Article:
The cause of an explosion that burned a 33-foot Sea Ray to the waterline and sent six people to the hospital with serious injuries was under investigation.
The incident underscores the importance of a simple two-minute check every time you leave the dock, says a spokesperson with the investigating agency.
Fourteen people, including six children, were aboard the 1995 Sea Ray May 9 when it departed Apollo Beach, Fla., bound for Pine Key — also known as Beer Can Island. The boat was anchored in shallow water on the southwest part of the island when, shortly after noon, an explosion at the stern of the boat set it on fire, according to the Florida Fish and Wildlife Conservation Commission. A generator was reportedly running at the time of the incident.
FWC, along with the Tampa Fire Department’s Investigations Unit, is currently looking into the cause. Though this accident did not happen at the fuel dock or while getting under way, it should still serve as a reminder to be vigilant about gas fumes, says Gary Morse, spokesman for FWC.
“Typically fumes in the bilge are ignited by an electric spark,” says Morse. “We don’t know that’s what happened here, but regardless there is a good message to be learned.”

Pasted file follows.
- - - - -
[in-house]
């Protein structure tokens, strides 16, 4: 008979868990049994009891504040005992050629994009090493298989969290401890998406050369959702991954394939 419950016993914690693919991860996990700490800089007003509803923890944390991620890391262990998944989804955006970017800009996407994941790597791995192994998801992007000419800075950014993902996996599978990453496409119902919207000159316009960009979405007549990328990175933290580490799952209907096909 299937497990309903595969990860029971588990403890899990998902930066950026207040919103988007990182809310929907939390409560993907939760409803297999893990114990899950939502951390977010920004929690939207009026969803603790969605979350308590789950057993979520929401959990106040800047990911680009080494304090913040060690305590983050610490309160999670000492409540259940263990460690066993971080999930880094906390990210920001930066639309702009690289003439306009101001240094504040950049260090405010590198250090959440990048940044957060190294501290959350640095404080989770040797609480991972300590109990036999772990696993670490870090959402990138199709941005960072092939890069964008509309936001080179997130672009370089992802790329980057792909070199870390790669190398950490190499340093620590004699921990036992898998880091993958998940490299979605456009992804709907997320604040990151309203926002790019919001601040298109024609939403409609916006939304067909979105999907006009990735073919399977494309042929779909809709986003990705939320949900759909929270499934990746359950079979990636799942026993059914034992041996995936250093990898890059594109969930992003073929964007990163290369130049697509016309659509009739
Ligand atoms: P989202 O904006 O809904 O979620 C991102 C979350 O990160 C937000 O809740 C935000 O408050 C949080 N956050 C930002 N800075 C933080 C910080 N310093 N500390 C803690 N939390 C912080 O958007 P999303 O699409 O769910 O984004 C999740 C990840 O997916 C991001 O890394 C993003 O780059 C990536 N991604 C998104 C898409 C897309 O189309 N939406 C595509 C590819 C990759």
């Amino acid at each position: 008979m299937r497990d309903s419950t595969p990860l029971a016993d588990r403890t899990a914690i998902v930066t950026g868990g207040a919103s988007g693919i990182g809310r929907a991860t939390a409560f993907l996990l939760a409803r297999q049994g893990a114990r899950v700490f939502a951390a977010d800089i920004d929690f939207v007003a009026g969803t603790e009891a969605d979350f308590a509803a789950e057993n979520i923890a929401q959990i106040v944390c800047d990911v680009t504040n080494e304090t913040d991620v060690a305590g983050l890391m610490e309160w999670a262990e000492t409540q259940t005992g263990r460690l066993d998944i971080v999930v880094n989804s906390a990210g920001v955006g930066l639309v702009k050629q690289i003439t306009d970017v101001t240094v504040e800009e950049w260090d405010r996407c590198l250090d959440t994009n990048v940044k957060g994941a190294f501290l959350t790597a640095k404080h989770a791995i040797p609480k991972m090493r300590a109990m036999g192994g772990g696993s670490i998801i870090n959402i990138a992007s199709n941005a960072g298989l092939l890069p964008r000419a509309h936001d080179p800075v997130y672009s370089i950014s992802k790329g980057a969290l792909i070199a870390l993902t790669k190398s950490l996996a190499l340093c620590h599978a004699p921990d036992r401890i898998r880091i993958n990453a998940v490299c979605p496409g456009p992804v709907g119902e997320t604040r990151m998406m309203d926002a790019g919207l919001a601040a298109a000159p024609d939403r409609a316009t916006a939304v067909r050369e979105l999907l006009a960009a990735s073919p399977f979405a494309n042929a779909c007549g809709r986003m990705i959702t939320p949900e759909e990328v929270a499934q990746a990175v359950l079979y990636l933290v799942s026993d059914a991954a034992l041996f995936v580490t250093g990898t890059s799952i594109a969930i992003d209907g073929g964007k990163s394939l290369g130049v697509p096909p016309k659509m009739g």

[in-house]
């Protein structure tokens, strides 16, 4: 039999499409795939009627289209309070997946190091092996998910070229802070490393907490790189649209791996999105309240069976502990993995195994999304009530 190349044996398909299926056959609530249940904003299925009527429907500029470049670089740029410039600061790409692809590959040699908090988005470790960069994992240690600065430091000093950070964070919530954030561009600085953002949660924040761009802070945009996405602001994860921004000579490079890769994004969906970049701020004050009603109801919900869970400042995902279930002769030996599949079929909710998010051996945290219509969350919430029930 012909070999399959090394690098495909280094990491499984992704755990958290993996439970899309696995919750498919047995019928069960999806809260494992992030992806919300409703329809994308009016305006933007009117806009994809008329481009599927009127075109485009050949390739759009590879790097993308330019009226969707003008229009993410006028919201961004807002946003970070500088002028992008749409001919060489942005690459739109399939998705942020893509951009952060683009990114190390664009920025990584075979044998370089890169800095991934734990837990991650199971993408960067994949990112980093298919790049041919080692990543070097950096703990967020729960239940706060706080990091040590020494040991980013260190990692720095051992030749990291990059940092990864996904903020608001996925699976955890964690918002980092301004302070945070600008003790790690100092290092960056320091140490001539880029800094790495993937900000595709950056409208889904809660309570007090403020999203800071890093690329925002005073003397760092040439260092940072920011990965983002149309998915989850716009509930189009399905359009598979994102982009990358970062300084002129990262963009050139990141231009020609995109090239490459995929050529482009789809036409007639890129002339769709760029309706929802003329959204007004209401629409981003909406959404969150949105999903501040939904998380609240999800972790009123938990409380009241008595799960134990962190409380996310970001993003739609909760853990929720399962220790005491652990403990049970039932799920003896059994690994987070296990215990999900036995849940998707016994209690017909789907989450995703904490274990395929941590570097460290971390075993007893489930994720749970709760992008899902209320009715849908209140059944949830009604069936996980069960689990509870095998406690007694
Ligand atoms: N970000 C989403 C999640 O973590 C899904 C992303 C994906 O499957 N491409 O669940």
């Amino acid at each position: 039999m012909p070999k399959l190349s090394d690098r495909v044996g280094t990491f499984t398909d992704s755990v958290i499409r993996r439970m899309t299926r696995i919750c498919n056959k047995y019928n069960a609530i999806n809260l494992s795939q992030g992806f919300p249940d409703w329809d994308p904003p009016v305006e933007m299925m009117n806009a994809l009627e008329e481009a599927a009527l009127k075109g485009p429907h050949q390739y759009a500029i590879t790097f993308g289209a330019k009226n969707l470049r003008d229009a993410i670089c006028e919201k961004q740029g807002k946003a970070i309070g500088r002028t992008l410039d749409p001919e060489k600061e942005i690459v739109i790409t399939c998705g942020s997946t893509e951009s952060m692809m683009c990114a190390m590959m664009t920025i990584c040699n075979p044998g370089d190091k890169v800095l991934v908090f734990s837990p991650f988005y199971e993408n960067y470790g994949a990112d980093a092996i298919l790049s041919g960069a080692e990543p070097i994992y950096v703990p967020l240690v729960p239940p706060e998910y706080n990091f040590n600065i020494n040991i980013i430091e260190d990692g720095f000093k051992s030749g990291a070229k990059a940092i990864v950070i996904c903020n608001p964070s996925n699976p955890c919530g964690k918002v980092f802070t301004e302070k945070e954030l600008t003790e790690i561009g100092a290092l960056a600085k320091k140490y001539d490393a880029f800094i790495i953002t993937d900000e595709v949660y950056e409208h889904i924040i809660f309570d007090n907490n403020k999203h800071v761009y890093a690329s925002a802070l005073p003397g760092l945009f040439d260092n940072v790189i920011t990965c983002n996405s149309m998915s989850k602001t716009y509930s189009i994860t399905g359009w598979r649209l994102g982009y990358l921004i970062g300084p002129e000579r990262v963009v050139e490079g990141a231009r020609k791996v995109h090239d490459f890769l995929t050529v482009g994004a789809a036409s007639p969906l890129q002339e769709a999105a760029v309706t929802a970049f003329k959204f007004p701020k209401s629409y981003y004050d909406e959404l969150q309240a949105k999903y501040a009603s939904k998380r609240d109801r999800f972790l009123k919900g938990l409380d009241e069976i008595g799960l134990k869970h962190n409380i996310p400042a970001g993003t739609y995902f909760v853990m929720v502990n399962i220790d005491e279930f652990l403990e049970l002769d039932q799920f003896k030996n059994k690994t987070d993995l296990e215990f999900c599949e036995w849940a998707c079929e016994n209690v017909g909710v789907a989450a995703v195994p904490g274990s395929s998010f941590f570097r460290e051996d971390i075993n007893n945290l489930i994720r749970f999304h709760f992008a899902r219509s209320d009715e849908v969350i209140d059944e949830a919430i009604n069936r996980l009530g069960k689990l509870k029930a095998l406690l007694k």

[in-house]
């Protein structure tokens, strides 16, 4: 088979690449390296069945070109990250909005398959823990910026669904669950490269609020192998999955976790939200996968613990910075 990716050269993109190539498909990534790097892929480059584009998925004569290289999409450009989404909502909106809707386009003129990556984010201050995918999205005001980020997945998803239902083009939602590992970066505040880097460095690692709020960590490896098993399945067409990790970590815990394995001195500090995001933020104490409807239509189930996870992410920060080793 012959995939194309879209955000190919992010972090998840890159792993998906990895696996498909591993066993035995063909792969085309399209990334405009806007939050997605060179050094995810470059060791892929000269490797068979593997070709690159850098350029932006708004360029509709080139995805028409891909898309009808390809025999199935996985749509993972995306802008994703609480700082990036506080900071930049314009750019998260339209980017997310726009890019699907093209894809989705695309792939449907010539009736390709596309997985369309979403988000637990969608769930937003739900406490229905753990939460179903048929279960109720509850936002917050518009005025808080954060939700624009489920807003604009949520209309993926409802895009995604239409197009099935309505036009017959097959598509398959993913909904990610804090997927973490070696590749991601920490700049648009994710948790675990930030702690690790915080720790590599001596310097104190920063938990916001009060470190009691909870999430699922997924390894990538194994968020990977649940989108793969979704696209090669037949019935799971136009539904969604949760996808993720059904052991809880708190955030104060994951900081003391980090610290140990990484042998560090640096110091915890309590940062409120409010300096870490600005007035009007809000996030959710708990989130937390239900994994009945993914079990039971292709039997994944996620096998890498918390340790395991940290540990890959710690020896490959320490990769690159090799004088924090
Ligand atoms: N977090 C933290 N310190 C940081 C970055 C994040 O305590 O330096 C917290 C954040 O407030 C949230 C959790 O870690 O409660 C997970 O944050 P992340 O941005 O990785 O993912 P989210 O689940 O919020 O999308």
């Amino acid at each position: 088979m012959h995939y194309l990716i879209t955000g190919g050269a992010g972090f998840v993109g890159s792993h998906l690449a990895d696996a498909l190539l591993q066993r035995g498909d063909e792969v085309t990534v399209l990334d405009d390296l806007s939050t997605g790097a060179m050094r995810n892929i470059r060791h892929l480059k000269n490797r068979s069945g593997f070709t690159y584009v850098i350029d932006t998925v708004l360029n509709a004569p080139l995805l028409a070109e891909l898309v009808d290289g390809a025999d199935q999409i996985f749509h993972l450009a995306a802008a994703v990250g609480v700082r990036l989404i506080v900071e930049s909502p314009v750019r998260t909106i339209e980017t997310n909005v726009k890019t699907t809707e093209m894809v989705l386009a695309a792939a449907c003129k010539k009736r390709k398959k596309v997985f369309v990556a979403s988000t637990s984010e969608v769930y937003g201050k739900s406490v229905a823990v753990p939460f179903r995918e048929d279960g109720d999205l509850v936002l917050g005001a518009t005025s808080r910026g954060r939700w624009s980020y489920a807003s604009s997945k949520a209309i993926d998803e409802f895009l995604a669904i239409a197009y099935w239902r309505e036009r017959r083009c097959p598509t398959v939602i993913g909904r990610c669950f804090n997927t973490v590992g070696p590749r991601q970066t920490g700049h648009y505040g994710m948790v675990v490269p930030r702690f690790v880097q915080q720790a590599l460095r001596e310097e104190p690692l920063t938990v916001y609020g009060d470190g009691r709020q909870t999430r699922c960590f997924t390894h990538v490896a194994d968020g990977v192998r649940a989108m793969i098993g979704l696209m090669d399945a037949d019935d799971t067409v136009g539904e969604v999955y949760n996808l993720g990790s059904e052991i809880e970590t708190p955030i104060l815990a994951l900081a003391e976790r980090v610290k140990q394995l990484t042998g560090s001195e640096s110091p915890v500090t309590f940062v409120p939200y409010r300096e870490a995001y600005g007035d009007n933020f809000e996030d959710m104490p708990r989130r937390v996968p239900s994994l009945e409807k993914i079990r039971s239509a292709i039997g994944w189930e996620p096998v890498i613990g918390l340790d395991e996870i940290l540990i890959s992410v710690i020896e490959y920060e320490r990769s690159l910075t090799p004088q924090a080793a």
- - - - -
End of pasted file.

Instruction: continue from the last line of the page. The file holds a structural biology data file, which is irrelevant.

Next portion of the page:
Before leaving the dock, open the hatch cover and ventilate the bilge with a blower for at least five minutes and remember to check fuel hoses and electrical connections — every time you head out, says Morse.
“That only takes a minute or two — feeling around and looking for loose [connections]. Use your eyes, your nose and your touch,” says Morse.
The Sea Ray was powered by twin gasoline inboards, though Morse wasn’t sure of the horsepower. Eleven family members were on board at the time of the explosion. Six were seriously injured, including one child, and airlifted to Tampa General Hospital. Four children were treated at the scene for minor injuries. One child aboard the boat and three family members wading nearby were uninjured, according to FWC.
“I’ve never seen a 33-footer burn like that — there was virtually nothing left. It’s a miracle that people survived,” says Morse. “There’s not a lot of time to react.”
This article originally appeared in the Florida and the South Home Waters Section of the July 2009 issue.